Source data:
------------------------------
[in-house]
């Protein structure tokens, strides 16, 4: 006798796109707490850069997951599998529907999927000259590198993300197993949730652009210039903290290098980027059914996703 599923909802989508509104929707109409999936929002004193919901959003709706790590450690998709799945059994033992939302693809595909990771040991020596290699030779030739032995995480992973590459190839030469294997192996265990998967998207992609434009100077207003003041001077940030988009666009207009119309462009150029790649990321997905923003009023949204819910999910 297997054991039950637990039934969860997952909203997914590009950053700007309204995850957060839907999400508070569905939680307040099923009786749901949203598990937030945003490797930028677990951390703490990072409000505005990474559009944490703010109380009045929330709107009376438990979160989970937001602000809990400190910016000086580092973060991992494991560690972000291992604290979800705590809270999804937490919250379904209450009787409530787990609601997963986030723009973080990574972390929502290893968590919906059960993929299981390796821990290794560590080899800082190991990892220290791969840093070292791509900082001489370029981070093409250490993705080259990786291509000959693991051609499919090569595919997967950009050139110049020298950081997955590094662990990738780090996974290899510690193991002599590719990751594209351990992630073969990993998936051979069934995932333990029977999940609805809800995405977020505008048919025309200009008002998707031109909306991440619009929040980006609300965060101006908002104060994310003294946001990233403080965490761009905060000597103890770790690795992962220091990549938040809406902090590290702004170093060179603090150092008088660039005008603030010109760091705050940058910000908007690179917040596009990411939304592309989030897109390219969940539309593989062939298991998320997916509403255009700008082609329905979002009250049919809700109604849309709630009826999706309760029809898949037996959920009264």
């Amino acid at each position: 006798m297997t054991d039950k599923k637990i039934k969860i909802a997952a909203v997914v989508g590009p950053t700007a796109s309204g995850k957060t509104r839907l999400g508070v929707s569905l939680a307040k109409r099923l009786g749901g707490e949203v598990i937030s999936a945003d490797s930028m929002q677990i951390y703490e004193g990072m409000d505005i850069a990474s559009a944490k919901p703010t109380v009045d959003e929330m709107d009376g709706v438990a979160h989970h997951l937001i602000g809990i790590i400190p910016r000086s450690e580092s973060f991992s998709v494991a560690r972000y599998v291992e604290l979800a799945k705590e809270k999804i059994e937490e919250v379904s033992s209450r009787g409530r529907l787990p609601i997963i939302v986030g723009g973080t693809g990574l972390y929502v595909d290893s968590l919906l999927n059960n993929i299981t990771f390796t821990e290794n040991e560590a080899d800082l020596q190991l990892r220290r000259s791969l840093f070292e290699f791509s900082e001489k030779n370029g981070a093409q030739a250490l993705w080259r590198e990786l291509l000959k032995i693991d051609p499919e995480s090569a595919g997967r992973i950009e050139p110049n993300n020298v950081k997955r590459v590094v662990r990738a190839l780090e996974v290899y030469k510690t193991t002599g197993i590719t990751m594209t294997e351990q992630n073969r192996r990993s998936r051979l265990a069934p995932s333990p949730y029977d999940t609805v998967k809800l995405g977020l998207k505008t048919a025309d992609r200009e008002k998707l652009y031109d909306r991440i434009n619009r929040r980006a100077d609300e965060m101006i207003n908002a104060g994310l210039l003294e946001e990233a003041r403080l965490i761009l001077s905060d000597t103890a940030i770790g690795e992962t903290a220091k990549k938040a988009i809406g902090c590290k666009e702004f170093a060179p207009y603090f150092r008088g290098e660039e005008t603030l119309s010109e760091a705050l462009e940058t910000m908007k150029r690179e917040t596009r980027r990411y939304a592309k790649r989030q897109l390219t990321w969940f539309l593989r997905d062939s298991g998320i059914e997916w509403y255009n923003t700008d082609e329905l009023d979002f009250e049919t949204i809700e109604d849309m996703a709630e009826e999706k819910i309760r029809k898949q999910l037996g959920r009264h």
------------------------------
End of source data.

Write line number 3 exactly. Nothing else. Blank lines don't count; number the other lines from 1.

């Amino acid at each position: 006798m297997t054991d039950k599923k637990i039934k969860i909802a997952a909203v997914v989508g590009p950053t700007a796109s309204g995850k957060t509104r839907l999400g508070v929707s569905l939680a307040k109409r099923l009786g749901g707490e949203v598990i937030s999936a945003d490797s930028m929002q677990i951390y703490e004193g990072m409000d505005i850069a990474s559009a944490k919901p703010t109380v009045d959003e929330m709107d009376g709706v438990a979160h989970h997951l937001i602000g809990i790590i400190p910016r000086s450690e580092s973060f991992s998709v494991a560690r972000y599998v291992e604290l979800a799945k705590e809270k999804i059994e937490e919250v379904s033992s209450r009787g409530r529907l787990p609601i997963i939302v986030g723009g973080t693809g990574l972390y929502v595909d290893s968590l919906l999927n059960n993929i299981t990771f390796t821990e290794n040991e560590a080899d800082l020596q190991l990892r220290r000259s791969l840093f070292e290699f791509s900082e001489k030779n370029g981070a093409q030739a250490l993705w080259r590198e990786l291509l000959k032995i693991d051609p499919e995480s090569a595919g997967r992973i950009e050139p110049n993300n020298v950081k997955r590459v590094v662990r990738a190839l780090e996974v290899y030469k510690t193991t002599g197993i590719t990751m594209t294997e351990q992630n073969r192996r990993s998936r051979l265990a069934p995932s333990p949730y029977d999940t609805v998967k809800l995405g977020l998207k505008t048919a025309d992609r200009e008002k998707l652009y031109d909306r991440i434009n619009r929040r980006a100077d609300e965060m101006i207003n908002a104060g994310l210039l003294e946001e990233a003041r403080l965490i761009l001077s905060d000597t103890a940030i770790g690795e992962t903290a220091k990549k938040a988009i809406g902090c590290k666009e702004f170093a060179p207009y603090f150092r008088g290098e660039e005008t603030l119309s010109e760091a705050l462009e940058t910000m908007k150029r690179e917040t596009r980027r990411y939304a592309k790649r989030q897109l390219t990321w969940f539309l593989r997905d062939s298991g998320i059914e997916w509403y255009n923003t700008d082609e329905l009023d979002f009250e049919t949204i809700e109604d849309m996703a709630e009826e999706k819910i309760r029809k898949q999910l037996g959920r009264h």